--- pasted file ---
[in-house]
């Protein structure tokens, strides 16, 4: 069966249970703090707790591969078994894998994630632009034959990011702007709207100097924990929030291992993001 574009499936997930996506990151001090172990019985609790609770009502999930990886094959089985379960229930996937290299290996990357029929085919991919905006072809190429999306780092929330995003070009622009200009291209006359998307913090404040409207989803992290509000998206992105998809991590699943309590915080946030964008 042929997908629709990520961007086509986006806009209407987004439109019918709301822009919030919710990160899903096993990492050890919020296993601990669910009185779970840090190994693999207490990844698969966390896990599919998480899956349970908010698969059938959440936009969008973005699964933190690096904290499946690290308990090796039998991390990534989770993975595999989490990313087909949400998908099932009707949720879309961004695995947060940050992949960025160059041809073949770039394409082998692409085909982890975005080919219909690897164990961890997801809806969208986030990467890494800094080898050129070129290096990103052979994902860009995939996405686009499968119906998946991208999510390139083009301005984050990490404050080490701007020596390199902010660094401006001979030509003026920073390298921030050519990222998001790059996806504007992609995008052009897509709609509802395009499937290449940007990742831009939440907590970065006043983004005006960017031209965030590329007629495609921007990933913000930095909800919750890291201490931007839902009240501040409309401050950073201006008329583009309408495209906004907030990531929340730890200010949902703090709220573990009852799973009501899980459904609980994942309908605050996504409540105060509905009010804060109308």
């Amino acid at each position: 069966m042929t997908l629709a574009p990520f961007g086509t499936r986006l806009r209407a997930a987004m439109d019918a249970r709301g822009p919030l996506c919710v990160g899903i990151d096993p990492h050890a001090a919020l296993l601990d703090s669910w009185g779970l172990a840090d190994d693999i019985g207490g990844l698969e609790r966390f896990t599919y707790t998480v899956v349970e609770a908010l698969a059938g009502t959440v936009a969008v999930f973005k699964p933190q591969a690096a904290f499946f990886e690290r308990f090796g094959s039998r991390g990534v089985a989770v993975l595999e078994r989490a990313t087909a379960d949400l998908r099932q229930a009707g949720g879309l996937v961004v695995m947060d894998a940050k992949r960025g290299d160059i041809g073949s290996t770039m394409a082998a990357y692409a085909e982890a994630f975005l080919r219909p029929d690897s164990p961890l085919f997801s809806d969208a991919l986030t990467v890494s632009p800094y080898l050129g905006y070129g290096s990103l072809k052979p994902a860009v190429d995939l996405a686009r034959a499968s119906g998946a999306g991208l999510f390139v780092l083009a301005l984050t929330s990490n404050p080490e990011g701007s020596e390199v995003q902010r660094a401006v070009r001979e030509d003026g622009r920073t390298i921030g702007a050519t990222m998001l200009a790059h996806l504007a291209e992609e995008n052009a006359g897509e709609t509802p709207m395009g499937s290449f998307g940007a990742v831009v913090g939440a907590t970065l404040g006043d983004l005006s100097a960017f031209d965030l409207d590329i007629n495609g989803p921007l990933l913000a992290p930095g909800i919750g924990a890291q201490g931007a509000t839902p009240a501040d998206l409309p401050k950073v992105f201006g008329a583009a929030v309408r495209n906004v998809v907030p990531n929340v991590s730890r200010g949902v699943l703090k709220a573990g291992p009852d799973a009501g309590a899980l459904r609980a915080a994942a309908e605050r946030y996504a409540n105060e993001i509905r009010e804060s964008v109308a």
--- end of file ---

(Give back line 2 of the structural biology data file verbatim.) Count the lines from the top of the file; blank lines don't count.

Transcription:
């Protein structure tokens, strides 16, 4: 069966249970703090707790591969078994894998994630632009034959990011702007709207100097924990929030291992993001 574009499936997930996506990151001090172990019985609790609770009502999930990886094959089985379960229930996937290299290996990357029929085919991919905006072809190429999306780092929330995003070009622009200009291209006359998307913090404040409207989803992290509000998206992105998809991590699943309590915080946030964008 042929997908629709990520961007086509986006806009209407987004439109019918709301822009919030919710990160899903096993990492050890919020296993601990669910009185779970840090190994693999207490990844698969966390896990599919998480899956349970908010698969059938959440936009969008973005699964933190690096904290499946690290308990090796039998991390990534989770993975595999989490990313087909949400998908099932009707949720879309961004695995947060940050992949960025160059041809073949770039394409082998692409085909982890975005080919219909690897164990961890997801809806969208986030990467890494800094080898050129070129290096990103052979994902860009995939996405686009499968119906998946991208999510390139083009301005984050990490404050080490701007020596390199902010660094401006001979030509003026920073390298921030050519990222998001790059996806504007992609995008052009897509709609509802395009499937290449940007990742831009939440907590970065006043983004005006960017031209965030590329007629495609921007990933913000930095909800919750890291201490931007839902009240501040409309401050950073201006008329583009309408495209906004907030990531929340730890200010949902703090709220573990009852799973009501899980459904609980994942309908605050996504409540105060509905009010804060109308």